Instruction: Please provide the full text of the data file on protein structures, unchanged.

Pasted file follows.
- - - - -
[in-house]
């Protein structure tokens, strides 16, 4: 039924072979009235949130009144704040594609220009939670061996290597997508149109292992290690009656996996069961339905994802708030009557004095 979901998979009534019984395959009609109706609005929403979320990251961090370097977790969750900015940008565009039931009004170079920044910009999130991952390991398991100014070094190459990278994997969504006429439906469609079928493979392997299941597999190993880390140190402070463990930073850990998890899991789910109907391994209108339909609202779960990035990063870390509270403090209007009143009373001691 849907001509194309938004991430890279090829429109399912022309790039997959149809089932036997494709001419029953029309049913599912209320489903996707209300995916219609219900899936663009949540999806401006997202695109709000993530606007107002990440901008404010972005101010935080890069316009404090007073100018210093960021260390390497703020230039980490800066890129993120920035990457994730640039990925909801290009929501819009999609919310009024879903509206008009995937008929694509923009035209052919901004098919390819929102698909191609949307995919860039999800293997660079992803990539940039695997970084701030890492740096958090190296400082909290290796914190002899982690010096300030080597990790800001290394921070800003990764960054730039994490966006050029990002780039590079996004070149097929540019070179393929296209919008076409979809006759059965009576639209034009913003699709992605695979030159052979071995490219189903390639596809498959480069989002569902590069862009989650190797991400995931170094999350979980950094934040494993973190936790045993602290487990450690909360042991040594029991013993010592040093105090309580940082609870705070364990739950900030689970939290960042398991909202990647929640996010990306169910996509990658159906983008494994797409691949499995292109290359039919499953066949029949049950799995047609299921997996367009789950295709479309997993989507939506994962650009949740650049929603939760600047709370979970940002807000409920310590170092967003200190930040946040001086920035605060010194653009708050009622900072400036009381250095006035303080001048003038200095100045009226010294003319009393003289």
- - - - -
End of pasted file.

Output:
[in-house]
């Protein structure tokens, strides 16, 4: 039924072979009235949130009144704040594609220009939670061996290597997508149109292992290690009656996996069961339905994802708030009557004095 979901998979009534019984395959009609109706609005929403979320990251961090370097977790969750900015940008565009039931009004170079920044910009999130991952390991398991100014070094190459990278994997969504006429439906469609079928493979392997299941597999190993880390140190402070463990930073850990998890899991789910109907391994209108339909609202779960990035990063870390509270403090209007009143009373001691 849907001509194309938004991430890279090829429109399912022309790039997959149809089932036997494709001419029953029309049913599912209320489903996707209300995916219609219900899936663009949540999806401006997202695109709000993530606007107002990440901008404010972005101010935080890069316009404090007073100018210093960021260390390497703020230039980490800066890129993120920035990457994730640039990925909801290009929501819009999609919310009024879903509206008009995937008929694509923009035209052919901004098919390819929102698909191609949307995919860039999800293997660079992803990539940039695997970084701030890492740096958090190296400082909290290796914190002899982690010096300030080597990790800001290394921070800003990764960054730039994490966006050029990002780039590079996004070149097929540019070179393929296209919008076409979809006759059965009576639209034009913003699709992605695979030159052979071995490219189903390639596809498959480069989002569902590069862009989650190797991400995931170094999350979980950094934040494993973190936790045993602290487990450690909360042991040594029991013993010592040093105090309580940082609870705070364990739950900030689970939290960042398991909202990647929640996010990306169910996509990658159906983008494994797409691949499995292109290359039919499953066949029949049950799995047609299921997996367009789950295709479309997993989507939506994962650009949740650049929603939760600047709370979970940002807000409920310590170092967003200190930040946040001086920035605060010194653009708050009622900072400036009381250095006035303080001048003038200095100045009226010294003319009393003289």